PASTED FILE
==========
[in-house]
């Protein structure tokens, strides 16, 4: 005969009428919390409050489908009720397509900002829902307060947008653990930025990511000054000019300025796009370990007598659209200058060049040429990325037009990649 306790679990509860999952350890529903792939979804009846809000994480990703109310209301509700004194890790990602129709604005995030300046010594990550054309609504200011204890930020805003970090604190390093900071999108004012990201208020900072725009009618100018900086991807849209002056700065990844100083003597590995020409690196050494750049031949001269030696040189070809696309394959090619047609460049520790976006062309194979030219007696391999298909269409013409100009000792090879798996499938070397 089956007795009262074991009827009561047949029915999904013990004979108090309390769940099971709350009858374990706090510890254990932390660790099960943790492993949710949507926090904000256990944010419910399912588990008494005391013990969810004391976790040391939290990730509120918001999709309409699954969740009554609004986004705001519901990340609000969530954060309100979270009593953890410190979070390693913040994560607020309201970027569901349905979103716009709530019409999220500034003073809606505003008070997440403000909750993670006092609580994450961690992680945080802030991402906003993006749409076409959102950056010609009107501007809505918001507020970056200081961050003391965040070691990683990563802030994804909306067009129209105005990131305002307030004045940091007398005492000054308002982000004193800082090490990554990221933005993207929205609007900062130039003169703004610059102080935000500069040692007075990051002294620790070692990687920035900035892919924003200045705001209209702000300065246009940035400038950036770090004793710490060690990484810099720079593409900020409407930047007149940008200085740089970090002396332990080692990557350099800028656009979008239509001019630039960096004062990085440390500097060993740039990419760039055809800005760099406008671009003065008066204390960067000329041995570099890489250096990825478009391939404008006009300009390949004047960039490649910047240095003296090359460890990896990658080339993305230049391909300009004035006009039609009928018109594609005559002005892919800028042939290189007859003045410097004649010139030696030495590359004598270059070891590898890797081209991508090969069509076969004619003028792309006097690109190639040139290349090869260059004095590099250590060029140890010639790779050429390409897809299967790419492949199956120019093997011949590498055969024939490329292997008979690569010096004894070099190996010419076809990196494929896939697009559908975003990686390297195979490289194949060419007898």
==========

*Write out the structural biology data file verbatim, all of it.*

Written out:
[in-house]
């Protein structure tokens, strides 16, 4: 005969009428919390409050489908009720397509900002829902307060947008653990930025990511000054000019300025796009370990007598659209200058060049040429990325037009990649 306790679990509860999952350890529903792939979804009846809000994480990703109310209301509700004194890790990602129709604005995030300046010594990550054309609504200011204890930020805003970090604190390093900071999108004012990201208020900072725009009618100018900086991807849209002056700065990844100083003597590995020409690196050494750049031949001269030696040189070809696309394959090619047609460049520790976006062309194979030219007696391999298909269409013409100009000792090879798996499938070397 089956007795009262074991009827009561047949029915999904013990004979108090309390769940099971709350009858374990706090510890254990932390660790099960943790492993949710949507926090904000256990944010419910399912588990008494005391013990969810004391976790040391939290990730509120918001999709309409699954969740009554609004986004705001519901990340609000969530954060309100979270009593953890410190979070390693913040994560607020309201970027569901349905979103716009709530019409999220500034003073809606505003008070997440403000909750993670006092609580994450961690992680945080802030991402906003993006749409076409959102950056010609009107501007809505918001507020970056200081961050003391965040070691990683990563802030994804909306067009129209105005990131305002307030004045940091007398005492000054308002982000004193800082090490990554990221933005993207929205609007900062130039003169703004610059102080935000500069040692007075990051002294620790070692990687920035900035892919924003200045705001209209702000300065246009940035400038950036770090004793710490060690990484810099720079593409900020409407930047007149940008200085740089970090002396332990080692990557350099800028656009979008239509001019630039960096004062990085440390500097060993740039990419760039055809800005760099406008671009003065008066204390960067000329041995570099890489250096990825478009391939404008006009300009390949004047960039490649910047240095003296090359460890990896990658080339993305230049391909300009004035006009039609009928018109594609005559002005892919800028042939290189007859003045410097004649010139030696030495590359004598270059070891590898890797081209991508090969069509076969004619003028792309006097690109190639040139290349090869260059004095590099250590060029140890010639790779050429390409897809299967790419492949199956120019093997011949590498055969024939490329292997008979690569010096004894070099190996010419076809990196494929896939697009559908975003990686390297195979490289194949060419007898």